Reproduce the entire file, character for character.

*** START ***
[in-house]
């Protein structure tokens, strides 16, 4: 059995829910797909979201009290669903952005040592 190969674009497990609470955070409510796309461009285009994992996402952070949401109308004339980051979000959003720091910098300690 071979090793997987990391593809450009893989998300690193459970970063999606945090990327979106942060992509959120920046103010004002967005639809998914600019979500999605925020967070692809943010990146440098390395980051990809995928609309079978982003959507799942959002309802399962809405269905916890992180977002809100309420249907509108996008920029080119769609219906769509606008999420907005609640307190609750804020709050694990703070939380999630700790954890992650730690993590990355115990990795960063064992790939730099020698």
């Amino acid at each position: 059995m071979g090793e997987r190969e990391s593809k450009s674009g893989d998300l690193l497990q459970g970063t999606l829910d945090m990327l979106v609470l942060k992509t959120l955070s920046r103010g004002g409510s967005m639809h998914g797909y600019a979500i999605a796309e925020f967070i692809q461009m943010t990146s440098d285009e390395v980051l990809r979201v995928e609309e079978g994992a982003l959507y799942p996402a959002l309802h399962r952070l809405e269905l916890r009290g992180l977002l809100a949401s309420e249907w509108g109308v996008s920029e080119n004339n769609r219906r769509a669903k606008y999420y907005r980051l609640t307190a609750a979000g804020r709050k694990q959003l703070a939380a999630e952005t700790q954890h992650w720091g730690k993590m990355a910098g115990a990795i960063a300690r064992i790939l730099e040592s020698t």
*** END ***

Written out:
[in-house]
């Protein structure tokens, strides 16, 4: 059995829910797909979201009290669903952005040592 190969674009497990609470955070409510796309461009285009994992996402952070949401109308004339980051979000959003720091910098300690 071979090793997987990391593809450009893989998300690193459970970063999606945090990327979106942060992509959120920046103010004002967005639809998914600019979500999605925020967070692809943010990146440098390395980051990809995928609309079978982003959507799942959002309802399962809405269905916890992180977002809100309420249907509108996008920029080119769609219906769509606008999420907005609640307190609750804020709050694990703070939380999630700790954890992650730690993590990355115990990795960063064992790939730099020698």
């Amino acid at each position: 059995m071979g090793e997987r190969e990391s593809k450009s674009g893989d998300l690193l497990q459970g970063t999606l829910d945090m990327l979106v609470l942060k992509t959120l955070s920046r103010g004002g409510s967005m639809h998914g797909y600019a979500i999605a796309e925020f967070i692809q461009m943010t990146s440098d285009e390395v980051l990809r979201v995928e609309e079978g994992a982003l959507y799942p996402a959002l309802h399962r952070l809405e269905l916890r009290g992180l977002l809100a949401s309420e249907w509108g109308v996008s920029e080119n004339n769609r219906r769509a669903k606008y999420y907005r980051l609640t307190a609750a979000g804020r709050k694990q959003l703070a939380a999630e952005t700790q954890h992650w720091g730690k993590m990355a910098g115990a990795i960063a300690r064992i790939l730099e040592s020698t």